Pop Cam – The Instant Warholiser

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I thought it would fit in with the current “warholised” theme to write a review about my experience with Pop Cam. It’s been sitting in my drawer unniticed far too long, so here’s the attention it deserves. Pop Cam is a highly underrated plastic camera, and if you’re thinking about getting one, I highly recommend it. It’s a lot of fun!

Some History

When I first bought the Pop Cam, I wasn’t really into all that lomographic alternative photography malarkey.  I did like Pop art though, and loved photography, and as a sucker for all novelty items that trigger my taste buds, I invested £15 at the Urban Outfitters Store in Covent Garden. That must have been a good six years ago now.

I was a bit disappointed back then when I first saw the first results: everything was fairly dark, not highly colourful as I had imagined, and on top of that things were a bit “too close for comfort”.

Since then, I’ve shot with a lot of plastic cameras, and I thought it time to give the Pop Cam another whirl. And look at the results: Andy Warhol would be proud! After all, I bet the inventors had his work in mind when they set out to produce this camera.


Pop Cam is similar to the Lomography Actionsampler. It takes 4 pictures in succession within roughly one second, clockwise from the bottom left to the bottom right. This is achieved by a spring loaded mechanism on the inside, which gets wound up when you forward the film.

23102009632Each of the four lenses is made of coloured plastic, so you end up with four tinted semi-identical pictures on the same piece of film: green, yellow, red and blue. The exposure takes little over one second, so when your subject moves, or you move the camera, you’ll record that movement.

Each picture is taken at roughly 1/100th of a second (give or take 50%) at what looks like f10 or thereabouts. We’re dealing with a fixed focus camera here, and I can only guess the focal length of probably 50mm.

Apart from that, the camera features a pop-out rangefinder, a wide shutter button and a film rewind crank. It also has a film counter at the bottom. That about wraps it all up. No flash hot shoe, long exposure button or anything else that could possibly be adjusted.

The overall build quality is extremely cheap, much cheaper than what Lomography have on offer (and you thought that wasn’t possible). But then, that’s reflected in the price I’ve seen on the web – some companies offer this little gem for under $20! Are you listening, Lomography?

What’s under the hood

23102009631Not a lot, apart from four individual caverns. All of them have a proper light chamber, which is funnelling out from each lens to the film. Some cheap cameras saved some production costs here by just making these chambers square, so I appreciate the anonymous makers of Pop Cam for not skimping here.

You’ll also find a flimsy excuse for a pressure plate which holds the film in place. It’s not spring loaded or anything, but certainly nice to know it’s there.

Shooting on Pop Cam

After a few serious rolIs I find that framing is very inaccurate, with or without the viewfinder. That said, part of the plastic shooter’s fun is to not think too much about what you’re doing. Spontaneity is the spice of such photos, so ignore the pop-out viewfinder and see what comes out.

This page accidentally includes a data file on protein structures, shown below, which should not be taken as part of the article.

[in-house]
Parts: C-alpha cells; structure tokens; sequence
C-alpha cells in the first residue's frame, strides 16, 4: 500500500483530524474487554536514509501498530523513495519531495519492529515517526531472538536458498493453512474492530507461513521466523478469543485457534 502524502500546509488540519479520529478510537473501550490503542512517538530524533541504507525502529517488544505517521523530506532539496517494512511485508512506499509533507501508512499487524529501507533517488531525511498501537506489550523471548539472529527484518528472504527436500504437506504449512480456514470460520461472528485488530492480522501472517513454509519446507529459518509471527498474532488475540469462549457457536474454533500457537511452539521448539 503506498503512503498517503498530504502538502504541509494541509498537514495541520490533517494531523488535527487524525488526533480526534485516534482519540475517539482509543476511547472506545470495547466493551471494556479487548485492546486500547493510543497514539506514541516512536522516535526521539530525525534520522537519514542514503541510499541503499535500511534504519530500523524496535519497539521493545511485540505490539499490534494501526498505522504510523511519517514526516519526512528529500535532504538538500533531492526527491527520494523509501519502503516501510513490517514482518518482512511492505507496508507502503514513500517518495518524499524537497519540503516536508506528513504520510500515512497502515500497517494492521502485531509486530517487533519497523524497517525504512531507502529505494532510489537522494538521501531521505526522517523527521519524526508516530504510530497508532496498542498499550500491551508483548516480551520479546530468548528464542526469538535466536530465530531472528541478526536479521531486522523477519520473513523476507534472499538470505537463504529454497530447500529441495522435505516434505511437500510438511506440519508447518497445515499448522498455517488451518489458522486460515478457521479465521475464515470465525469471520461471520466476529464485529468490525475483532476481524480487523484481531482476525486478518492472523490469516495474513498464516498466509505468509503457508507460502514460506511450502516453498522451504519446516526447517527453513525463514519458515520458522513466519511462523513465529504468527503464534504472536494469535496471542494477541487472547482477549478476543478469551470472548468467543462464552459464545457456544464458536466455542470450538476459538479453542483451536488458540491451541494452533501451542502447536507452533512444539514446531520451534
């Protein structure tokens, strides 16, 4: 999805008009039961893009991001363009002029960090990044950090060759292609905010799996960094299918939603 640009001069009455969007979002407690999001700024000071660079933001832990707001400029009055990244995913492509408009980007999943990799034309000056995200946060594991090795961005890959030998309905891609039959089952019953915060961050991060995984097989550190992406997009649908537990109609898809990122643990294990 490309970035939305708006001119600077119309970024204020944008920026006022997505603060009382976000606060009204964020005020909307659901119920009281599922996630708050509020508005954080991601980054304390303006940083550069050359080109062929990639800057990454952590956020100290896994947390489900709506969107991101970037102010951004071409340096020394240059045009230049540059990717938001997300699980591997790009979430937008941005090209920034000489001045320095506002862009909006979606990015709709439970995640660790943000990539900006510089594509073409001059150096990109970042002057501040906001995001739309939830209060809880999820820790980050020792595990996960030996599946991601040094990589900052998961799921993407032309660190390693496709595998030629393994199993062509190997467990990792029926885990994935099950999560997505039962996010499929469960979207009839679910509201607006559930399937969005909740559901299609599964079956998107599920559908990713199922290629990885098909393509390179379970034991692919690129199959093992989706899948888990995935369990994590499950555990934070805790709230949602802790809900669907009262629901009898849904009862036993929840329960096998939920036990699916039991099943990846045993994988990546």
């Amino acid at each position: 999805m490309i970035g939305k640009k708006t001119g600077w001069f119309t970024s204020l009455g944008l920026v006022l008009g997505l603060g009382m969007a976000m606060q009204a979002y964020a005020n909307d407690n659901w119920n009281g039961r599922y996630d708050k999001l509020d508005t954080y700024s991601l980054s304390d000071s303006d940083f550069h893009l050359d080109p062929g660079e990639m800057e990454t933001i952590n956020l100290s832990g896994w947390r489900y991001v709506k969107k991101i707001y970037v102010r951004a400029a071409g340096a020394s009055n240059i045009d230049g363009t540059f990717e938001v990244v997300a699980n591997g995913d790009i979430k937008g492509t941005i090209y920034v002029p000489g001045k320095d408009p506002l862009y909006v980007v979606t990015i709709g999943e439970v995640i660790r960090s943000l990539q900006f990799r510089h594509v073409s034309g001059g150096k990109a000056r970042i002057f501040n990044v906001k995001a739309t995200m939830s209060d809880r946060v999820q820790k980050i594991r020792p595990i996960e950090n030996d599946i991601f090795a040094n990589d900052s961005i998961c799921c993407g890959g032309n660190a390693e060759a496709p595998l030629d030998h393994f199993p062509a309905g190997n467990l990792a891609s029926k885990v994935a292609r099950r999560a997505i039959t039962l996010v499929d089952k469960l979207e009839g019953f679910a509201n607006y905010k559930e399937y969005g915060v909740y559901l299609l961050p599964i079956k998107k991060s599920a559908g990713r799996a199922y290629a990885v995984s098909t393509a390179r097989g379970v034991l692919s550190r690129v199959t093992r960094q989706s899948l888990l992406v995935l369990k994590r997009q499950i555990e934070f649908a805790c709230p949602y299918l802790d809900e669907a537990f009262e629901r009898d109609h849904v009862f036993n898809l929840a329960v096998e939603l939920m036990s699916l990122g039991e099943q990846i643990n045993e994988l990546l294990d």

Die Bremer Stadtmusikanten (warholised)You’re safe to stay away a bit from your subjects though. Not that I found any focussing issues, but it’s a bit like shooting with a 200mm lens closeup. Technically, and if my guess of 4x 50mm lenses is correct, you’re only using 25% of film for each shot. It’s the same effect you get when shooting with your digital SLR that has an APS sized sensor: you’re adding to your focal length. You get the drift. Pop Cam gets up close a little too much for my liking.

It also seems that the four images are seeing slightly different pieces of reality. I bet nobody ever lined them up properly, and no two cameras produce the same fault. We know this from Holga and his friends.

But then, with a bit of strong sunlight on your side, Pop Cam goes a long way and will happily produce instant retro style pieces of art! I bet Andy Warhol is jumping for joy!

Don’t use Pop Cam indoors, you really want a lot of light to bring out the colours. Use 400ASA film or faster, and don’t be shy to boost the colours after scanning.

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You can see some more of my Pop Cam shots right here on this site, or on Flickr.

Where to buy Pop Cam

That’s a tricky one. Google and eBay are your best bet, and stockists change often. I don’t even know if this camera is still in production, or if all we see is deadstock.

Good luck, and happy warholising!


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13 thoughts on “Pop Cam – The Instant Warholiser”

  1. I recently got this and will get film once I get some money. I was wondering, is the counter accurate? I have heard that when spinning the film to take the next picture, it isn’t that accurate and screws up everything.

    Also, will the film fall out since I have heard some complaints about how they had to tape the film or something since it kept rattling and moving around constantly.

    Thanks 😀 Lovely photos!

    • Thanks Jade. I’ve never had a problem with the counter or any film winding or falling out issues with my Pop Cam. Having said that, it has an incredibly cheap feel to it so it’s not as solid as say the Mini Diana. It’s more of a Holga 120 experience.

      I say give it a go, and don’t skimp on the film. Those ravishing colour filters in the Pop Cam benefit from string sunlight and goo film (like Kodak Portra).


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